Soumendra Mohanty works as an information management capability lead for Accenture, India. In this role, he is responsible for all BI activities in India and for the strategic direction and growth in this geography.
His work spans across areas focusing on BI architectures, data warehouse, customer relationship management (CRM) or customer insight, and supply chain analytics solutions. He also leads innovation and industrialization for the Information Management (IM) offerings. Mohanty works with clients across industries to assist them with achieving profitable growth and business transformation.
His experience spans developing and executing strategies for BI practices and customer insights. In an extensive chat, Mohanty reveals his thoughts on big data. Excerpts
How is big data going to change enterprise IT?
The explosion of data has made it necessary for organizations to adopt specialized databases and data warehouse appliances along with information management tools and techniques for storing, extracting, transforming, integrating, sorting, and manipulating data. Enterprise IT should be geared towards coping with data volume, velocity, and variety to not only prevent storage costs from getting out of control but, more importantly, get better insights faster.
What kind of benefits are companies getting out of it, and what kind of questions should they be asking?
The convergence of big data and cloud provides benefits to businesses in the form of cost savings, ease of management, and unrivaled flexibility. While harnessing big data can provide organizations with valuable insights, they are often faced by the challenge of limited storage and computing power available on premise. Cloud addresses this challenge by providing unlimited storage and access to virtually any place with internet.
Isn’t big data all about analytics at scale? Shouldn’t we be calling this ‘big analytics’?
Not necessarily. While big data is a term used to describe the voluminous amount of unstructured and semi-structured data a company creates, big data analytics is the application of advanced analytic techniques to such big data sets. According to a recent IDC research, big data will earn its place as the next ‘must have’ competency in 2012 as the volume of digital content grows to 2.7 zettabytes (ZB), up 48% from 2011.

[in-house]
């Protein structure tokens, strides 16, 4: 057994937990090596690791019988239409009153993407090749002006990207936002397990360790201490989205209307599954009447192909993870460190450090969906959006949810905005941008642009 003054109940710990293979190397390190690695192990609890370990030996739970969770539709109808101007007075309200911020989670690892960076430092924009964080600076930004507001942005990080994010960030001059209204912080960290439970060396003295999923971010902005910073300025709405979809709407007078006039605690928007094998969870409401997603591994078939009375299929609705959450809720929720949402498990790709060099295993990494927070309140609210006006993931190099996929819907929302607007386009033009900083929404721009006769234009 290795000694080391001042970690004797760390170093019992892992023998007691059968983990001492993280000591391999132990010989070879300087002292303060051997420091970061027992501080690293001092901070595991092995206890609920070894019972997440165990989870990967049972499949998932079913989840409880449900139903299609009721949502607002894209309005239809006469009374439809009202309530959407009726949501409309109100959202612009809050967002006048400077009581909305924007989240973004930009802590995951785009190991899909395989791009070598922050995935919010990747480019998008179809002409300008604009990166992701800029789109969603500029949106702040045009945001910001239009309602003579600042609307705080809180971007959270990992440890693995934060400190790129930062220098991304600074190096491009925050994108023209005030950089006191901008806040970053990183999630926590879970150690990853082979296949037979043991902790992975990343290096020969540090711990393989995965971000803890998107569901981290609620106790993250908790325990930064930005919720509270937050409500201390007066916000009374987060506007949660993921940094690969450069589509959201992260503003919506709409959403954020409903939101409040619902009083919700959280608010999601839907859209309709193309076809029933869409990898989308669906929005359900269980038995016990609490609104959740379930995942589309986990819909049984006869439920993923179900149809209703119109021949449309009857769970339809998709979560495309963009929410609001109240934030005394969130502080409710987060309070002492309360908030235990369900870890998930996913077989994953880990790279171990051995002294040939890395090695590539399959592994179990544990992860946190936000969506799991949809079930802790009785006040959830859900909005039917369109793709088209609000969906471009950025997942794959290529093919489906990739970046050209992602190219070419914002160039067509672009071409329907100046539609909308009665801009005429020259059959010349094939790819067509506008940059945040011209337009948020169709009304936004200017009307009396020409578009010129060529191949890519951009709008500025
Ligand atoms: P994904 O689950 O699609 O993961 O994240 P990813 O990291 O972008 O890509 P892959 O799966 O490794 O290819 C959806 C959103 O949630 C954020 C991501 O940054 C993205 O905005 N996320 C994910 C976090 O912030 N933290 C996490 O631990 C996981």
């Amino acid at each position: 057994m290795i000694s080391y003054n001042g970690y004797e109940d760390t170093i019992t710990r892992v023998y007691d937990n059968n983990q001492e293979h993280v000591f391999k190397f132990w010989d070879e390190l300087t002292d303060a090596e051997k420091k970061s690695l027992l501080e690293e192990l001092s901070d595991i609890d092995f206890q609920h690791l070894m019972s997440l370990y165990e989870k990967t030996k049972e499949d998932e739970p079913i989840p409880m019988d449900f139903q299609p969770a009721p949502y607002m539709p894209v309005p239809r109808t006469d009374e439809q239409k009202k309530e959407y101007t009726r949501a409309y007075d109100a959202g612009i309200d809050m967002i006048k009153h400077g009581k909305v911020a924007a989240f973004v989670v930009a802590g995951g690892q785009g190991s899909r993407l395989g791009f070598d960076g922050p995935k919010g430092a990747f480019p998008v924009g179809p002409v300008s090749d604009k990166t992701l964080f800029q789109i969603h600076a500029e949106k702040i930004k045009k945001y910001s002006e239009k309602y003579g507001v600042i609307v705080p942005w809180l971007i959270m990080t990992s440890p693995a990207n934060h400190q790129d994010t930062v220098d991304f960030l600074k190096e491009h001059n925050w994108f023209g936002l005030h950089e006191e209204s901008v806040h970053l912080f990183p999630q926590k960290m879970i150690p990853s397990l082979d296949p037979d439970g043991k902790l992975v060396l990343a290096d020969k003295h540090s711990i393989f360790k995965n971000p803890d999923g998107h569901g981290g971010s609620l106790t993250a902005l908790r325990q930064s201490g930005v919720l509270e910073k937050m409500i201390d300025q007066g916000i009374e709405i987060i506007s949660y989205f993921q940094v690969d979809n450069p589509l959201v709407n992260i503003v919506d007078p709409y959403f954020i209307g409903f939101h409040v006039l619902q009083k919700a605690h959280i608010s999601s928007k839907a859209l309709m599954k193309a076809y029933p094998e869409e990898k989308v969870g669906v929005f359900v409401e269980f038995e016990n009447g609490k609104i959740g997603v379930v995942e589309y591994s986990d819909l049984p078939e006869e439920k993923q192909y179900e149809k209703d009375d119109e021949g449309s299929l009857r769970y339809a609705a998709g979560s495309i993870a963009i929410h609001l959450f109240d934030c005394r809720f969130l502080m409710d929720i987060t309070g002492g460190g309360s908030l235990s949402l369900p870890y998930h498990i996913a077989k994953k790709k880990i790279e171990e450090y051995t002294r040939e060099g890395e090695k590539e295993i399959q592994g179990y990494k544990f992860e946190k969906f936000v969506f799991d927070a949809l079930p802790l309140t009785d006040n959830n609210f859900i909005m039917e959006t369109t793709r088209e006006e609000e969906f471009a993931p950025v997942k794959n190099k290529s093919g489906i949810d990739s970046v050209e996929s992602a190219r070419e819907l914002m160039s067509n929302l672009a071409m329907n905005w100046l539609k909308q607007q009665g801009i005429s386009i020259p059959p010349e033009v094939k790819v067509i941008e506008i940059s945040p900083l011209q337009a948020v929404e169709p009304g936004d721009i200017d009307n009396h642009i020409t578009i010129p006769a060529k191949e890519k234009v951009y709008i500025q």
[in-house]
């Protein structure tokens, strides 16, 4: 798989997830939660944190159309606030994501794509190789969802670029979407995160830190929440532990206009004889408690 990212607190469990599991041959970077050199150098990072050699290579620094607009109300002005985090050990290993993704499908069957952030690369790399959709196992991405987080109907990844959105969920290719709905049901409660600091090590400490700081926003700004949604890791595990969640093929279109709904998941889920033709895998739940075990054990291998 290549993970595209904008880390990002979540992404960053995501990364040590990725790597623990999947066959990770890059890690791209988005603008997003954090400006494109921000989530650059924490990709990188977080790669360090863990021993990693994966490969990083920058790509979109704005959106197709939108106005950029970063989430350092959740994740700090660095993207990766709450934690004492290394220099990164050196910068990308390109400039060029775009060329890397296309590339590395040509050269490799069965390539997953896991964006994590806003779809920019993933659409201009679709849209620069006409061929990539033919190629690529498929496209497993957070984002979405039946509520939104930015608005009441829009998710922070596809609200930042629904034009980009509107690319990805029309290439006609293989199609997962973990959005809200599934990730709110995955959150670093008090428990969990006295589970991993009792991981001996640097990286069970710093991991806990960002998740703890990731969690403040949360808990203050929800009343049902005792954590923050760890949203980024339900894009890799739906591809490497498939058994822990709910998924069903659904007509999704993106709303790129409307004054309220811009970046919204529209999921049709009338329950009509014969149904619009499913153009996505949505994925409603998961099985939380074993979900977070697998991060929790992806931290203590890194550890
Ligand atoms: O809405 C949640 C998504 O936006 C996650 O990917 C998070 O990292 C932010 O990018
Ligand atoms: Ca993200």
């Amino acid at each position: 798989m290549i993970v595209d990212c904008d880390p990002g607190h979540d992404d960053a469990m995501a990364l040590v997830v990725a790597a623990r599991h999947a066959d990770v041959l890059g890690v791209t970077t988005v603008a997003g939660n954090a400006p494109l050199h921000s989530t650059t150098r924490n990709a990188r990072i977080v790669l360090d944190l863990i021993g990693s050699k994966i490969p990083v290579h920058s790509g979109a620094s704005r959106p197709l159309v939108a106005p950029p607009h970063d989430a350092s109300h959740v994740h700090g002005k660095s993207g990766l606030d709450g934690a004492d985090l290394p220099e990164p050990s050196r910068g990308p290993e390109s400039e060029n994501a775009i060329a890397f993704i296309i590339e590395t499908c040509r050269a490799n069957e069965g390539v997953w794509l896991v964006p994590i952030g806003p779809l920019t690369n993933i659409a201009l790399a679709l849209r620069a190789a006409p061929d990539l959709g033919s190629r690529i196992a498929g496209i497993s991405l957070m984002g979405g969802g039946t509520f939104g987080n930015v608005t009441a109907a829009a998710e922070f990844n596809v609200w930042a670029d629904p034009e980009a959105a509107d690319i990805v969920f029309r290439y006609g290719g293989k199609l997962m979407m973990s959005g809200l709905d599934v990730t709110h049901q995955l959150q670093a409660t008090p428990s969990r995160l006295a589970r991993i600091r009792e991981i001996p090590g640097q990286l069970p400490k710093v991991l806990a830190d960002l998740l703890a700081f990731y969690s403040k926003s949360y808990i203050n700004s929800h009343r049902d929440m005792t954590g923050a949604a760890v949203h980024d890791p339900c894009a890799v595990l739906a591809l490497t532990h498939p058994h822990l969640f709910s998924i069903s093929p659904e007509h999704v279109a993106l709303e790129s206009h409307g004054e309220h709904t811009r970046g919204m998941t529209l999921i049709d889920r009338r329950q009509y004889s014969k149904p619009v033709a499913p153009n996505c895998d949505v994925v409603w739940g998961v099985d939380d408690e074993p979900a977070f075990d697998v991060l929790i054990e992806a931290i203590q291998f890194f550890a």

While this data is full of rich information, it is challenging to understand and analyze. In order to gain high-value insights from this big data, businesses are increasingly leveraging analytics technologies, such as in-memory databases and BI tools.
Who are the top players in this space? Please discuss the core areas where big data and cloud can play a game changer role.
The global cloud market is set to explode in the next 10 years. According to a recent Forrester research, the global cloud market will grow from $40.7 bn in 2011 to more than $241 bn in 2020. Simultaneously, the big data market is expanding as large IT companies and start-ups vie for customers and market share. According to a recent IDC study, the market for big data technology and services will grow from $3.2 bn in 2010 to $16.9 bn in 2015.
While harnessing big data generates value across industries & sectors, it has great potential in healthcare, public services, retail, and manufacturing.
For example, if the US healthcare were to use big data creatively and effectively to drive efficiency and quality, the sector could create more than $300 bn in value every year. Two-thirds of that would be in the form of reducing US healthcare expenditure by about 8%. In the developed economies of Europe, government administrators could save more than 100 bn ($149 bn) in operational efficiency improvements alone by using big data, not including using big data to reduce fraud and errors and boost the collection of tax revenues.
Do companies need to hire data scientist or create a specialized team for analyzing data trends?
It is not necessary to hire a data scientist for analyzing data trends. Companies can leverage the existing team(s) of data researchers, statisticians, mathematicians, analysts, and visual creators to identify and analyze data trends. More than a data scientist, there is a need of people who understand the business, customers, and data which as of today don’t exist.
If such people with such skillsets are available, for companies across industries, they can generate a lot of value from the data that is available, understand customer behavior, and leverage the data optimally and apply it to the business.
How are big data and cloud changing traditional outsourcing industry? How do you see convergence of cloud with big data?
The convergence of cloud computing with big data and analytics presents a major opportunity for outsourcing companies. Traditionally, data collected by organizations was stored in massive relational databases accessible to only few within the organization and required elaborate infrastructure both in terms of hardware and software for storage, retrieval, and reporting/analytics.
However big data stored on cloud can be accessed from anywhere. Outsourcing companies can offer their clients value added services in the area of big data analytics without heavy investments on the part of clients in specialized hardware and software as was the case with traditional data analytics.
This is resonated by a recent research report from Accenture entitled ‘Achieving high performance in BPO’, which reveals that cloud computing and data analytics are two technology areas currently offering businesses the opportunity to get more out of BPO.
The research further states that while in the past, a business would have to buy licenses and install heavy-duty business applications as part of a BPO deal, today they can sign up to cloud based services and easily scale up and down the number of users.